Sitting back-to-back, eyes on the horizon, adrift on the Arafura Sea in a cooler, a Tundra 350 litre, with its lid removed. One man holds an Aurora offshore flare in his raw and beaten fist. The other has a Bulla ice cream tub filled with rainwater, tucked beneath his knees so neither sun, nor companion can reach it. Wessel Marchinbar Island is somewhere to their south. Sabon, Konerau and Yawasi are elsewhere to their north. There is a strong tide holding them in a limbo rip.
Their first idea was to paddle in tandem, like two men in a horse suit, one of them the head, one man the arse. But when they jockeyed for the prime position, their struggle boiled over into a desperate fight. Eventually flare guy held his flare to water guy’s throat, while water guy held the rainwater ready to tip. It was a standoff that threatened catastrophe. No flare, no water, the certain end result. So, they found another way, though it’s a difficult arrangement.
Now they’re seated in the cooler, faced in opposite directions, a sardined Kappa logo. It has its benefits. They’re able to lean into each other, taking pressure off their fatiguing spines. Their opposing perspectives offer a 360-degree field of vision, should a rescue ship or a freighter pass by. Meanwhile, water guy plays a waiting game, expecting dehydration to loosen flare guy’s grip on his weapon. But flare guy is wise to it. He rests his hand over the lip of the cooler so if he faints, he’ll surrender the flare to the sea. Recognising this, water guy begrudgingly doles sips of water out to him, over his shoulder from his precious reserve. They’re not killing each other, but they’re getting nowhere fast as well.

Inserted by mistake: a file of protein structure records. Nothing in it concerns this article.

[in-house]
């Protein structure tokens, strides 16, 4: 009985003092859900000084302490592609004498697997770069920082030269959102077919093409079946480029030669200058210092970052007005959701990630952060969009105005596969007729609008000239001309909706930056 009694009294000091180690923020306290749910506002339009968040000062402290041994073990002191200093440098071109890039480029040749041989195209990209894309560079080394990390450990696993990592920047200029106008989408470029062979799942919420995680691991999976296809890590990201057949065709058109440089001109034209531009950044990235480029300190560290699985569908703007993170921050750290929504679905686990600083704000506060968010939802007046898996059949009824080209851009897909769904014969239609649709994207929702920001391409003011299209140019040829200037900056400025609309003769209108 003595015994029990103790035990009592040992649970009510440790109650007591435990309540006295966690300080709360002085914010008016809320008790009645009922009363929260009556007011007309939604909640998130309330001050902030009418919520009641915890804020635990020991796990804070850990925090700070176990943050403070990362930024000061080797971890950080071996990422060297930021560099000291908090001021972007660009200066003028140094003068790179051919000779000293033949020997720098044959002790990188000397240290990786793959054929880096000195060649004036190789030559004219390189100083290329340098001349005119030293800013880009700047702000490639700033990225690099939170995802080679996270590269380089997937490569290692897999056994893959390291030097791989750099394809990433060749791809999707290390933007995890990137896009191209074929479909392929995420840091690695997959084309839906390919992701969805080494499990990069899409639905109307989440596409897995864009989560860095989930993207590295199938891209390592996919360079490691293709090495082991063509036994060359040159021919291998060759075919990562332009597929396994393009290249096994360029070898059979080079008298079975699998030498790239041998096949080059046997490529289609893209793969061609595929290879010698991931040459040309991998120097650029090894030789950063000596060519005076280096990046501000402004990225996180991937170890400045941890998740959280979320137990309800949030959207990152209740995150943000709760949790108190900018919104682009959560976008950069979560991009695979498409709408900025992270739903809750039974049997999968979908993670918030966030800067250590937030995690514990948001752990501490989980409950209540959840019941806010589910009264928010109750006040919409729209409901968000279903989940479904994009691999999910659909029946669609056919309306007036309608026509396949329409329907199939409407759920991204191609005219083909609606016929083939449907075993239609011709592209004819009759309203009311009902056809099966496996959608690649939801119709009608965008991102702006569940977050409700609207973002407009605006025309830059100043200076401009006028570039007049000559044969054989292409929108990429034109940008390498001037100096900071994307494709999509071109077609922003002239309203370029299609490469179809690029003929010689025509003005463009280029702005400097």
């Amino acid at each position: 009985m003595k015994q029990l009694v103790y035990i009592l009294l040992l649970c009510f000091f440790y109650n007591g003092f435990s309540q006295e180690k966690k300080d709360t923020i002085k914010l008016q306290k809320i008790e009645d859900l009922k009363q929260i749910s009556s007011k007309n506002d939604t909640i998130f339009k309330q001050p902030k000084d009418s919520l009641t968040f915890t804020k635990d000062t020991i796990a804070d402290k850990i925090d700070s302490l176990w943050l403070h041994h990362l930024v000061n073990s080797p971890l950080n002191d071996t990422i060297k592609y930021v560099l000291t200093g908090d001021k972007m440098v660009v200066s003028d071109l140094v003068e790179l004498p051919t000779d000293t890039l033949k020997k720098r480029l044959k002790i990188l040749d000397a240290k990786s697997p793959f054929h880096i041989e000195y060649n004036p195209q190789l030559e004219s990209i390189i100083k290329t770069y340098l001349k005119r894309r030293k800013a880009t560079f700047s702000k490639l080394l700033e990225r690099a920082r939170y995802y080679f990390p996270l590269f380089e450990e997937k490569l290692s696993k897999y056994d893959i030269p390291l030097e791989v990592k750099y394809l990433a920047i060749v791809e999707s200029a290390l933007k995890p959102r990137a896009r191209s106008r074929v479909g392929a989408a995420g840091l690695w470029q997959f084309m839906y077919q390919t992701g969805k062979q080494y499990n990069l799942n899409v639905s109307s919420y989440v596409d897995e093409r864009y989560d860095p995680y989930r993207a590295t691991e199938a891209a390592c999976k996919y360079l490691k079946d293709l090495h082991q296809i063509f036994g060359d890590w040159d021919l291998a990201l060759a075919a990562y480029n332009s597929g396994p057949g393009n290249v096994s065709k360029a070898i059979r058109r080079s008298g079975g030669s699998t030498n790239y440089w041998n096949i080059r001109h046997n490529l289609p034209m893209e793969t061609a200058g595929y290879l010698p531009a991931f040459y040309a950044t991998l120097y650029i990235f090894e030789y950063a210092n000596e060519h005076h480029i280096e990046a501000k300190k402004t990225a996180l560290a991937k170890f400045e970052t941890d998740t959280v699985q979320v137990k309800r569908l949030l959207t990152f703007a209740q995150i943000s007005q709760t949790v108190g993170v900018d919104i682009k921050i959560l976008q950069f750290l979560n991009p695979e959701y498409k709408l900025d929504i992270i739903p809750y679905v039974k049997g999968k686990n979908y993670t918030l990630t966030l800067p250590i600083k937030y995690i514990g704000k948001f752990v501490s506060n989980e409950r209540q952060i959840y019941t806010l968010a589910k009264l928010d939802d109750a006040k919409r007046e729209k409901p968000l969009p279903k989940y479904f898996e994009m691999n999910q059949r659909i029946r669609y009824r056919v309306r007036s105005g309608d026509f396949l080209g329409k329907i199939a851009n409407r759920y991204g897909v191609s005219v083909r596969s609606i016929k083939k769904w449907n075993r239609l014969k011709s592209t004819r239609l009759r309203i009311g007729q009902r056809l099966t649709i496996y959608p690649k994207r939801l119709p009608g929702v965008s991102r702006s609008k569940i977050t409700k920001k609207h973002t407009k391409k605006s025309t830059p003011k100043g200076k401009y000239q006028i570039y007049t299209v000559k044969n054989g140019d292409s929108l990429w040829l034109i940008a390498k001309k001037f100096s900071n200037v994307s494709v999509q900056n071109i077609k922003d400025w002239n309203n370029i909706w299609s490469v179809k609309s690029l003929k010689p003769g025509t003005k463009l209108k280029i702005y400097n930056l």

Long, hot hours pass and then water guy notices something in the shimmer of the distance, a hard edge to a mirage. A ship. He begs flare guy to launch his flare, but flare guy is cynical and has to see for himself, so he dangles his free arm over the side to paddle in a circle, rotating their view. Water guy pitches in. It’s slow going. The cooler is a boxy vessel to control. They inch clockwise, imperceptibly. Minutes pass. The ship on the horizon is veering away. The cooler, a rotating snail, draws seawater over its rim. It begins to fill, though there is progress. The cooler is turning. But the ship is leaving. Hearing water guy’s shout of despair, flare guy twists and finally he sees the ship. He raises his flare, high above their heads, preparing to launch it. Then his salt-rimmed eyes squint and focus and he stalls.
With a deep acceptance of the joint fate that is his alone to control, he resets, returns his flare to its protective sheath. For the ship is not a rescue ship, not for him. Its colours tell a different story. It’s one of the water guy’s ships. It’s one of theirs.